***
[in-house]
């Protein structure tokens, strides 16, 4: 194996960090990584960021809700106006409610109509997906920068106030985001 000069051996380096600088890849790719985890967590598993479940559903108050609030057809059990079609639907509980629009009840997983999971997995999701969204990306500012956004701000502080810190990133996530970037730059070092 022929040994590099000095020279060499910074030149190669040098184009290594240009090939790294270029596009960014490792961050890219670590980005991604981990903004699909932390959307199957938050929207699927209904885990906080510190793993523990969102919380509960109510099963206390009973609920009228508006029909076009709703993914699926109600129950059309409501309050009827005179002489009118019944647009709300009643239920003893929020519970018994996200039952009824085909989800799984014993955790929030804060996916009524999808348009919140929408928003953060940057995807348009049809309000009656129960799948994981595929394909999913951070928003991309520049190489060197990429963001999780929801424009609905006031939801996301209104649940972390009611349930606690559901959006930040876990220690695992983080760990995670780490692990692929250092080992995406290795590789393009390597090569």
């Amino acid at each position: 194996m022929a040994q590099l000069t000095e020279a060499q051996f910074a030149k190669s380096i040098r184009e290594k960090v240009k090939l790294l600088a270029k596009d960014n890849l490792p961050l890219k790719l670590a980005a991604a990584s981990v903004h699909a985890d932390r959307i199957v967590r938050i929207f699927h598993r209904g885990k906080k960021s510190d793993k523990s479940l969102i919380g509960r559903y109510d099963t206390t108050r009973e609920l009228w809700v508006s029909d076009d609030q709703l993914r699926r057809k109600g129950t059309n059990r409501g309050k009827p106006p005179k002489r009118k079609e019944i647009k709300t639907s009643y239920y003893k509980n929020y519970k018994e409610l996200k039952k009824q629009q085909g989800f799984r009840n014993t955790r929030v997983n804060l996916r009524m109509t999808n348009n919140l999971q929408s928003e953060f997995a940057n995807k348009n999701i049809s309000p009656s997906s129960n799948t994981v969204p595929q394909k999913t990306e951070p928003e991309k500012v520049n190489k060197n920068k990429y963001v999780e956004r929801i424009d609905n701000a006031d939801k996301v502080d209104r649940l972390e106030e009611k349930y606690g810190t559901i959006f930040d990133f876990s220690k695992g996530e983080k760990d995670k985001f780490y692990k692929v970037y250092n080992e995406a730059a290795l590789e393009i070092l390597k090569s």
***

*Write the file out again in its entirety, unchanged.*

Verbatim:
[in-house]
């Protein structure tokens, strides 16, 4: 194996960090990584960021809700106006409610109509997906920068106030985001 000069051996380096600088890849790719985890967590598993479940559903108050609030057809059990079609639907509980629009009840997983999971997995999701969204990306500012956004701000502080810190990133996530970037730059070092 022929040994590099000095020279060499910074030149190669040098184009290594240009090939790294270029596009960014490792961050890219670590980005991604981990903004699909932390959307199957938050929207699927209904885990906080510190793993523990969102919380509960109510099963206390009973609920009228508006029909076009709703993914699926109600129950059309409501309050009827005179002489009118019944647009709300009643239920003893929020519970018994996200039952009824085909989800799984014993955790929030804060996916009524999808348009919140929408928003953060940057995807348009049809309000009656129960799948994981595929394909999913951070928003991309520049190489060197990429963001999780929801424009609905006031939801996301209104649940972390009611349930606690559901959006930040876990220690695992983080760990995670780490692990692929250092080992995406290795590789393009390597090569």
């Amino acid at each position: 194996m022929a040994q590099l000069t000095e020279a060499q051996f910074a030149k190669s380096i040098r184009e290594k960090v240009k090939l790294l600088a270029k596009d960014n890849l490792p961050l890219k790719l670590a980005a991604a990584s981990v903004h699909a985890d932390r959307i199957v967590r938050i929207f699927h598993r209904g885990k906080k960021s510190d793993k523990s479940l969102i919380g509960r559903y109510d099963t206390t108050r009973e609920l009228w809700v508006s029909d076009d609030q709703l993914r699926r057809k109600g129950t059309n059990r409501g309050k009827p106006p005179k002489r009118k079609e019944i647009k709300t639907s009643y239920y003893k509980n929020y519970k018994e409610l996200k039952k009824q629009q085909g989800f799984r009840n014993t955790r929030v997983n804060l996916r009524m109509t999808n348009n919140l999971q929408s928003e953060f997995a940057n995807k348009n999701i049809s309000p009656s997906s129960n799948t994981v969204p595929q394909k999913t990306e951070p928003e991309k500012v520049n190489k060197n920068k990429y963001v999780e956004r929801i424009d609905n701000a006031d939801k996301v502080d209104r649940l972390e106030e009611k349930y606690g810190t559901i959006f930040d990133f876990s220690k695992g996530e983080k760990d995670k985001f780490y692990k692929v970037y250092n080992e995406a730059a290795l590789e393009i070092l390597k090569s």